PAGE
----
Therefore not seeing a green browser lock nor being able to verify the certificate should ring alarm bells and could be considered a problem at least from an UX point of view.
It's a fair point that people feel more comfortable when they see a lock icon or the big browser bar while logging into a site. For the MITM attack reasons mentioned by CodesInChaos below1, SSL everywhere provides the most protection for your login session
and I can only speculate about why Stack Exchange doesn't use SSL to encrypt all pages (although there is an obvious economic issue to consider). See Nick Craver's blog entry about the issues around enabling SSL on Stack Overflow
In general, stack exchange caters to a rather technical audience; it's not uncommon for users to check behind the curtains when they have a concern. However, Stack Exchange is certainly not the only big site on the internet without a browser lock icon during the login process. Also, this question will be a useful point of reference for anyone worried about the issue going forward.
Does Stackoverflow use SSL when transmitting passwords during the log-in process?
There is no green lock in the browser when logging in.
While I can understand the fear you may feel in light of recent news, there are more sophisticated tools than the Firefox browser bar to validate whether a site is using SSL. One such tool is fiddler, or you can use wireshark if you prefer sniffing the directly.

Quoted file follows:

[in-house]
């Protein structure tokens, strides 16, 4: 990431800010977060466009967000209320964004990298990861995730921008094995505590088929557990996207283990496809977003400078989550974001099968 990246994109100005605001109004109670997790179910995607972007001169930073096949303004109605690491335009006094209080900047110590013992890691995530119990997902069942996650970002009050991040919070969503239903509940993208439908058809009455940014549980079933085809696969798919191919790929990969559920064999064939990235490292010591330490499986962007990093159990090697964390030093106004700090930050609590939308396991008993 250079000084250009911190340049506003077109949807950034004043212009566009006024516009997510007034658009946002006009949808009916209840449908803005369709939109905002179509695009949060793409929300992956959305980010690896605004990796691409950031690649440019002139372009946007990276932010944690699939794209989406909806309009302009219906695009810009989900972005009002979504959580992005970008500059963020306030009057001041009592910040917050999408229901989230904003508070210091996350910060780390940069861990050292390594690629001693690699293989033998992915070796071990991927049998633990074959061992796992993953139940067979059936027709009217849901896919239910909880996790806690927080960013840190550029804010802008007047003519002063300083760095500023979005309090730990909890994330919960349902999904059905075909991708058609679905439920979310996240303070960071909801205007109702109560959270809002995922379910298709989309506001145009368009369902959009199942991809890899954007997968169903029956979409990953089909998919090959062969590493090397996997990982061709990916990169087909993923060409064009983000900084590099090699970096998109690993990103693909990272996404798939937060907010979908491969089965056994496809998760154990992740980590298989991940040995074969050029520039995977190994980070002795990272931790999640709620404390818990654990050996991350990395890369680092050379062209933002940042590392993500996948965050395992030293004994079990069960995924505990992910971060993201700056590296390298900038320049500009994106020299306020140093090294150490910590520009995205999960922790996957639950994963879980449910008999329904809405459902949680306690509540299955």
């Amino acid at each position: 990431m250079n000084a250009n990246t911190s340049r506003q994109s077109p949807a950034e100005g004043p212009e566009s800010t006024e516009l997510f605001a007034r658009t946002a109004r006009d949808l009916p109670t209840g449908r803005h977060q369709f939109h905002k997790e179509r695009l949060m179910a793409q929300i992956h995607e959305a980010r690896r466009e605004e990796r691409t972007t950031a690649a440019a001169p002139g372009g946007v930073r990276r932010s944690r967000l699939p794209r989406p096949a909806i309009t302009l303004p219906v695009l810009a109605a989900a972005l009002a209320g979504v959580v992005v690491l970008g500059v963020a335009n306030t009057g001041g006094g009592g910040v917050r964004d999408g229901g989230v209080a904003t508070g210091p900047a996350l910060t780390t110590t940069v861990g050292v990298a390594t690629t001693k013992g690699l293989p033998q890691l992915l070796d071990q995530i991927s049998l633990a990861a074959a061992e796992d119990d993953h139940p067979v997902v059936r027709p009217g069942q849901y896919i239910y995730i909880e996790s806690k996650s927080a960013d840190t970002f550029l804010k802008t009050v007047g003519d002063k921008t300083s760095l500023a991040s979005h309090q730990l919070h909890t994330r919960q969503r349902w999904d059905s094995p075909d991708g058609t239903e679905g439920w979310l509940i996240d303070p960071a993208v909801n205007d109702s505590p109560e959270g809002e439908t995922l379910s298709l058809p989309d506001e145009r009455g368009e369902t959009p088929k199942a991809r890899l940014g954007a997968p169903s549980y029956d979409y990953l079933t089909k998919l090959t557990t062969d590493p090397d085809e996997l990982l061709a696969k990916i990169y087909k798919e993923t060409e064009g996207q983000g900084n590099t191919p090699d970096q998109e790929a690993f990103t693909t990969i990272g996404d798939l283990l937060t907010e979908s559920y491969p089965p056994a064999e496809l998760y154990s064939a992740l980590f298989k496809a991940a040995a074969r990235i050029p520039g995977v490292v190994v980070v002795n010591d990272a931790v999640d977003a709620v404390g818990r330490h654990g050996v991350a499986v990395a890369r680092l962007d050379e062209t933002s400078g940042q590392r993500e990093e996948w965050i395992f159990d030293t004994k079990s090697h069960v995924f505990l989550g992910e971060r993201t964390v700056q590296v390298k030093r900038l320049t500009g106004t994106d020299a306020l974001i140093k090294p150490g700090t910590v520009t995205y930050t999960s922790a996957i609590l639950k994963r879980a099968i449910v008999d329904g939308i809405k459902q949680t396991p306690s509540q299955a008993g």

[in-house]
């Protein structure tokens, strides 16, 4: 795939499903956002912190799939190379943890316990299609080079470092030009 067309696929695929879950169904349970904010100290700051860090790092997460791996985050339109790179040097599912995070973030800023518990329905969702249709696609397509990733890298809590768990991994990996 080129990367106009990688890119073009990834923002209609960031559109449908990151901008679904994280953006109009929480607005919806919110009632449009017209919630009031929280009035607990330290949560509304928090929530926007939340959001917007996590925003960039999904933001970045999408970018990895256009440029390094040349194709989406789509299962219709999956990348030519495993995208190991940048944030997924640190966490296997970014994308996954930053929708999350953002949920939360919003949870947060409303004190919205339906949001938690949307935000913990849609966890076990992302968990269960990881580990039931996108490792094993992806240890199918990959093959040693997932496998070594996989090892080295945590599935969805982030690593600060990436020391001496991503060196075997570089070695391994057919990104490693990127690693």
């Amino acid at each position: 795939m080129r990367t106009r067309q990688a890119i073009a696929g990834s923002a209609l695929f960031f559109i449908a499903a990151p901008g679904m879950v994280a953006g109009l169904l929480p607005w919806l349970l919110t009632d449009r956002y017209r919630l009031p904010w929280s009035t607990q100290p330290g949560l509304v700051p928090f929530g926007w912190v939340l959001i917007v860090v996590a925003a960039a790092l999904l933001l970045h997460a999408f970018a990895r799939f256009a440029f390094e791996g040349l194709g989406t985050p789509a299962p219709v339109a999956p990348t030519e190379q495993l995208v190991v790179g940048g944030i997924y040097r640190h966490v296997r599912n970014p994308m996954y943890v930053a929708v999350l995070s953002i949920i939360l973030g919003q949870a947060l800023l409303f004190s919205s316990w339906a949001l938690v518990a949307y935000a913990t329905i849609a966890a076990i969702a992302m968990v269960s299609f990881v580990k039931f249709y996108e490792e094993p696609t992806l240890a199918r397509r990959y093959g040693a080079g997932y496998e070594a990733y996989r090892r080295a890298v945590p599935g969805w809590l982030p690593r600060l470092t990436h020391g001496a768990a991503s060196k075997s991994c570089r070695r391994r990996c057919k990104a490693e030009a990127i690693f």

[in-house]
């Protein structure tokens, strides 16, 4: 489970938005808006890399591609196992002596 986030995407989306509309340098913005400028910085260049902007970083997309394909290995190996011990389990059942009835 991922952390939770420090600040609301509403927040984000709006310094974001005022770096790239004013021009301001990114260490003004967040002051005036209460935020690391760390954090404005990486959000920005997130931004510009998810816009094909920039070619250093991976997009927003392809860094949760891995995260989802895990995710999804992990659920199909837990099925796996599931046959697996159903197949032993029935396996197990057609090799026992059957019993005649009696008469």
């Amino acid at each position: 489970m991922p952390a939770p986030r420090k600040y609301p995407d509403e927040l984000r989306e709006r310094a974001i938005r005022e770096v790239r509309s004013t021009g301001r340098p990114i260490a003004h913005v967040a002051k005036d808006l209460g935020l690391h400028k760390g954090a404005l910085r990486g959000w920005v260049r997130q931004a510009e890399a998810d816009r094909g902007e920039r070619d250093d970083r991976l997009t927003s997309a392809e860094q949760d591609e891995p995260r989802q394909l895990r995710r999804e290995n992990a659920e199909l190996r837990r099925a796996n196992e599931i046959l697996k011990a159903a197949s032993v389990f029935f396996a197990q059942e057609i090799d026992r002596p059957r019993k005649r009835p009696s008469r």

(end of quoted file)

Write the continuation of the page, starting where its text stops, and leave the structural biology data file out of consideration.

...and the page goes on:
These days HTML pages are complex, and unless you're going to an internet banking site (which depends on marketing trust), there is no guarantee that a plain browser icon means the authentication is not encrypted.
Fiddler / wireshark will capture everything your browser sends.
I use stack exchange's OpenID, and captured my HTTP and HTTPS sessions in fiddler. As you can see below, the authentication portions are using SSL.
I would also mention that SSL itself is no panacea, and there are some rather disturbing things that have happened with regard to root CAs being hacked and the general state of so many certificates being trusted by default.
Replicating the login UX flow...
As a side note, Martin obviously was able to see a browser lock when he was logging in, but when I go through this sequence, I see what Mad Scientist mentioned...
A) Go to stackoverflow.com
B) Select Stack Exchange's OpenID
C) Login form
1 While it is true that a login session without a browser lock icon makes you more vulnerable loosing your credentials to a local MITM attack on your LAN; that technically is not Stack Exchange's problem. That is a security problem on your LAN... either within your home, or inside your company. If Stack Exchange wants to be the best possible site, I think adding SSL everywhere would be a security improvement... Although it's again worth mentioning that SSL itself isn't a panacea.